The story so far:
It was November. Church was ending, slowly; the priest was giving his final blessing to the congregation. I was sitting on the end of the Pugh closest to the aisle, the two kids beside me, separating Chris and I. Outside the heavy winter-clouds enshrouded the sky like a velvet robe.
Inside his robe was white, silken, embossed with golden stitching. He spoke to us congenially from behind the altar. “Hope you all enjoy your Thanksgiving this weekend,” he said. “I know I will,” laughing, patting his protruding belly beneath the robe. “Make sure you take the time to give thanks this Thanks-giving—both for those who actually share the meal with you and those who can’t: the out of towners and also the faithfully departed.” He looked at us solemnly, and then smiled. “And don’t forget to bring me some leftovers.”
The crowd laughed. The priest raised his arms.
“Peace be with you.”
“And also with you,” we all said perfunctorily.
“Mass is ended. Go in peace to love and serve the lord.”
“Thank God,” Scotty said as we—me, Chris (my wife), Scotty, and Gillian—walked out of the ornate wooden doors of the church to the asphalt parking lot.
“Who’s coming with me?” I said. No one volunteered. “Fine, I’ll see you all at home then,” I muttered, sticking out my tongue at the kids jokingly, meaning it for my wife, less-so.
We had argued earlier that morning, she and I. She didn’t like Catholic Mass, said it was all too mechanistic or something—no one really believed anything. I told her that it’s in her Scottish blood, just like the red in her hair. You can dye it, hide it, cut it, I said, but it will always grow back the same way. Besides, I said, this new-age crap she was into wasn’t really religion anyway. You can’t just ‘be nice’ to people and expect to go to heaven for it when you died—that doesn’t cut it. I told her that she didn’t have any idea what exactly she believed in. And she told me that I was right.
She’d been conflicted about religion ever since the abortion. We had taken every precaution we could besides getting me ‘fixed.’ I even still wore condoms. But she became pregnant, as if she had Immaculately Conceived. She told me one cold morning in October, almost a year before I met the preacher for the first time. I didn’t believe it then. How was it possible? While I sat on the bed speechless, she spoke liberally; enumerating every thought that had already came, and passed, through my head. We already had Scotty and Gillian, she had said, we can’t afford another. And neither can our marriage—we both knew that. And neither could her body; she was tired of the stretch marks on her sides—deep and wide, like scars from a stabbing spear.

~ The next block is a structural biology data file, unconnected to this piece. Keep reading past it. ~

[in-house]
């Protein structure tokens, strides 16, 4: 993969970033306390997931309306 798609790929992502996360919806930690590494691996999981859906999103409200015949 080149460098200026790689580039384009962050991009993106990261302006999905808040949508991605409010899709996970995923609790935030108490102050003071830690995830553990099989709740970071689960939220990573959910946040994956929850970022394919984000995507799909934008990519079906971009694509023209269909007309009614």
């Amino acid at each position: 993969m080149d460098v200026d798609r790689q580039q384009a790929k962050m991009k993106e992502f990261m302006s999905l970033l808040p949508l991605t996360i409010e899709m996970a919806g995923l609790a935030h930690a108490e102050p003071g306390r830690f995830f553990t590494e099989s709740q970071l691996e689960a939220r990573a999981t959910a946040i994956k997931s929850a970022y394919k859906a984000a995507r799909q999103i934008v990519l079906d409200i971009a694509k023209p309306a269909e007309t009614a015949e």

A couple weeks later she told me that she wanted to abort it; that she thought it was the best option given the circumstances. I disapproved, and told her so. It wasn’t morally right, I said. From that day on we didn’t speak to each other, just coexisted somehow in silence.
But now I realize that the matter of abortion is more complicated than dogma, ideology, morality, freedom, right or wrong. It goes beyond all that. Now I realize that if I could go back, one year before the day on which Satin’s messenger—that angel that slipped through the eternal folds of Heaven and fell bodily to earth--came to my door, I would probably still remain silent. I still would not know what to say.Because I never saw them again: Chris, her unborn son, Scotty, or Gillian. It had been a multi-car accident, the officer told me, no one at fault, no one to blame. She had simply been forced to make a decision that day after church: plunge head-first into the wreckage ahead of her or turn away, into the flow oncoming cars, each going too fast to stop in time, each as oblivious to our white mini-van as the next. Chris’s body, I learned later, had had to be cut out of the van using what they called ‘the jaws of life.’ They had done everything they could for the unborn child, he said, but it had already lost too much blood when they arrived. I cannot help but think that, when the preacher arrived on my porch nearly a year later, he was coming to claim my life—the last casualty of the abortion never performed last November.